Uber Technologies Inc. promised to improve the safety of its self-propelled vehicle as it appears to resume testing of technology that was suspended earlier this year after one of its cars hit and killed an Arizona pedestrian.
In a long report Friday, the riding giant said that it would improve the software and training and hold two test drivers in each vehicle, including measures. Uber said that it applied for a license with the Pennsylvania Transportation Department to continue the testing of the Pittsburgh vehicles, where it has an office.
Following the deadly collision in Arizona in March, the company stopped the testing of the robot cars in four cities, closed its Tempe, Ariz. Office and fired around 400 test drivers as part of a wide renewal of the expensive program. Some investors and managers have argued that the division, known as Advanced Technologies Group, should close or be considered significant as the costs are mounted.
Last year, Uber pulled the second driver in front of the passenger seat from most self-propelled vehicles as part of an attempt to save costs. The car in the accident in March was operated by a single safety driver, the last line of defense, which the investigators said was streaming video on the phone in the moments before the crash instead of looking at the road.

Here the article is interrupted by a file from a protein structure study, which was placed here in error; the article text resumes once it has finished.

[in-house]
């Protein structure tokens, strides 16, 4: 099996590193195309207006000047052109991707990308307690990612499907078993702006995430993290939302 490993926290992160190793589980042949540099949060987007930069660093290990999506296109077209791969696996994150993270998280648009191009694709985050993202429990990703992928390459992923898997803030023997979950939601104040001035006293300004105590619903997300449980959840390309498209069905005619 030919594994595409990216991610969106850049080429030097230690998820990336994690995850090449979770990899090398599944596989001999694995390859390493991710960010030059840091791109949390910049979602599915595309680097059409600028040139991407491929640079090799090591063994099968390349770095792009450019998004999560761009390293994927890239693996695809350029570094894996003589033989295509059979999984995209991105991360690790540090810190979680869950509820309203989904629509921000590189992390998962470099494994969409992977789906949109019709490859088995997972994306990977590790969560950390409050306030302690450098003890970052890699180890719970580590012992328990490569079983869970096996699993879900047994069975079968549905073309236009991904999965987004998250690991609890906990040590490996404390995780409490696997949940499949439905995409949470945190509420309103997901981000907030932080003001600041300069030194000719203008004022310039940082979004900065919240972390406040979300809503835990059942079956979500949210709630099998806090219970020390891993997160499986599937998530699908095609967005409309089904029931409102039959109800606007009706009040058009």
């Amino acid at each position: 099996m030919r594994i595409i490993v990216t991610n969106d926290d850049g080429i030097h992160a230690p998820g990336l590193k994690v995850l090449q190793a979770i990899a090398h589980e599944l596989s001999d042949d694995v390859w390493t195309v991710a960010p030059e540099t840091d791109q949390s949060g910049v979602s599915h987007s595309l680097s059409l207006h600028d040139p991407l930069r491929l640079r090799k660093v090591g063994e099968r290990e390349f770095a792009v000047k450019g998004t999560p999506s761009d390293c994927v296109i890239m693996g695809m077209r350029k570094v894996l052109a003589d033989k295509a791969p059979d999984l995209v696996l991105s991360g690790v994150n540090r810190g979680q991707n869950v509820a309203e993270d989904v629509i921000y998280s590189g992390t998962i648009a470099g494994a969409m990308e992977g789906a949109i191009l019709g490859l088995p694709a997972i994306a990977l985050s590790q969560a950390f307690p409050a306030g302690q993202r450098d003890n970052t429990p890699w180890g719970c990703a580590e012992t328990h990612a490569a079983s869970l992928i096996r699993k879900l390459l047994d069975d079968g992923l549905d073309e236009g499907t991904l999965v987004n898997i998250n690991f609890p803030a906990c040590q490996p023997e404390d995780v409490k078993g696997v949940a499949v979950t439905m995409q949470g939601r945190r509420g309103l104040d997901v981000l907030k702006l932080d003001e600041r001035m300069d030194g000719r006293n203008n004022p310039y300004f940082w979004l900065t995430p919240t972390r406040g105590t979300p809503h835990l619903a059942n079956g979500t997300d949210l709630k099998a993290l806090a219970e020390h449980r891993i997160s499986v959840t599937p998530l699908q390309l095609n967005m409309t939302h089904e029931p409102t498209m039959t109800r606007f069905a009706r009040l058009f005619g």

Technologists believe that autonomous vehicles can be safer than today's cars by eliminating human error, as well as reducing costs through more efficiency. But technology is years from traffic and must pass regulatory pattern.
"This is not a sprint: Self-propelled and human-powered vehicles will coexist on roads for decades to come," said Ubers CEO Dara Khosrowshahi in the safety report. "Adding self-propelled cars to the platform can increase the size and efficiency of the Uber network as a whole, instead of replacing trips."
The race to get the vehicles on the road is not just about safety. Uber has also estimated about three quarters of the cost of rides going to contract drivers. The company is eyeing a 201
Uber also seeks big car manufacturers to get their vehicles on the road first as well as
who is now a stakeholder as part of a settlement over Uber's alleged theft of the robots car secrets.
A spokesman for the Pennsylvania Transportation Department said that the agency reviewed Uber's application.
A spokesman for Pittsburgh mayor William Peduto said Uber seems to have a more measured approach to rolling out the vehicles than before. "They seem to have made more security improvements," she said. "There are several discussions we need, including how many vehicles they will have on the city streets and the exact timing."
As part of its new approach, Uber said that it would no longer disable braking systems from Volvo SUVs using what investigators said were the case in the March accident. It will also improve the software to detect objects or persons faster.
The company fired almost all its so-called security drivers earlier this year, saying it will rehire anyone with more extensive training for driving on track and tracks. Some of the drivers whose job is to be awake and take the wheel if something goes wrong had limited previous training and no safety reasons.
Write to Greg Bensinger at firstname.lastname@example.org